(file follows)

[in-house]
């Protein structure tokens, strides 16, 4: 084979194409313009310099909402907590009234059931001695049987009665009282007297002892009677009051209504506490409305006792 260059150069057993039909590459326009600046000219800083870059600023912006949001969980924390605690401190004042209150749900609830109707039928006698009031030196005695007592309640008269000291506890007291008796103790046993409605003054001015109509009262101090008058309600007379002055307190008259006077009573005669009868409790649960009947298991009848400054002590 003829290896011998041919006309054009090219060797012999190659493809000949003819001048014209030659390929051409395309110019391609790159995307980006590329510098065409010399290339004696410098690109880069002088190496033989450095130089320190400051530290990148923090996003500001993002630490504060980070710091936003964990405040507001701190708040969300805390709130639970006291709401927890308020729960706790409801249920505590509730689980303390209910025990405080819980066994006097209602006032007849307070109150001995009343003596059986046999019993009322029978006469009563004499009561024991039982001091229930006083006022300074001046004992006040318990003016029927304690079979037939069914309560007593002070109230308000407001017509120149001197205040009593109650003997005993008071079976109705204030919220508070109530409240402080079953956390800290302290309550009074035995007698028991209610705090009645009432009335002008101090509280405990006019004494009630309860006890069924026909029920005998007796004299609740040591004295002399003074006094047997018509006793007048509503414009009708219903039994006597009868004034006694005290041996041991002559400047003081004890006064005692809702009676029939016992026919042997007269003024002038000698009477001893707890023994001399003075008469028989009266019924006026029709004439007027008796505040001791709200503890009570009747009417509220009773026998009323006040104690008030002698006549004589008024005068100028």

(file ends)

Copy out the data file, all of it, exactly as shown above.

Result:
[in-house]
């Protein structure tokens, strides 16, 4: 084979194409313009310099909402907590009234059931001695049987009665009282007297002892009677009051209504506490409305006792 260059150069057993039909590459326009600046000219800083870059600023912006949001969980924390605690401190004042209150749900609830109707039928006698009031030196005695007592309640008269000291506890007291008796103790046993409605003054001015109509009262101090008058309600007379002055307190008259006077009573005669009868409790649960009947298991009848400054002590 003829290896011998041919006309054009090219060797012999190659493809000949003819001048014209030659390929051409395309110019391609790159995307980006590329510098065409010399290339004696410098690109880069002088190496033989450095130089320190400051530290990148923090996003500001993002630490504060980070710091936003964990405040507001701190708040969300805390709130639970006291709401927890308020729960706790409801249920505590509730689980303390209910025990405080819980066994006097209602006032007849307070109150001995009343003596059986046999019993009322029978006469009563004499009561024991039982001091229930006083006022300074001046004992006040318990003016029927304690079979037939069914309560007593002070109230308000407001017509120149001197205040009593109650003997005993008071079976109705204030919220508070109530409240402080079953956390800290302290309550009074035995007698028991209610705090009645009432009335002008101090509280405990006019004494009630309860006890069924026909029920005998007796004299609740040591004295002399003074006094047997018509006793007048509503414009009708219903039994006597009868004034006694005290041996041991002559400047003081004890006064005692809702009676029939016992026919042997007269003024002038000698009477001893707890023994001399003075008469028989009266019924006026029709004439007027008796505040001791709200503890009570009747009417509220009773026998009323006040104690008030002698006549004589008024005068100028």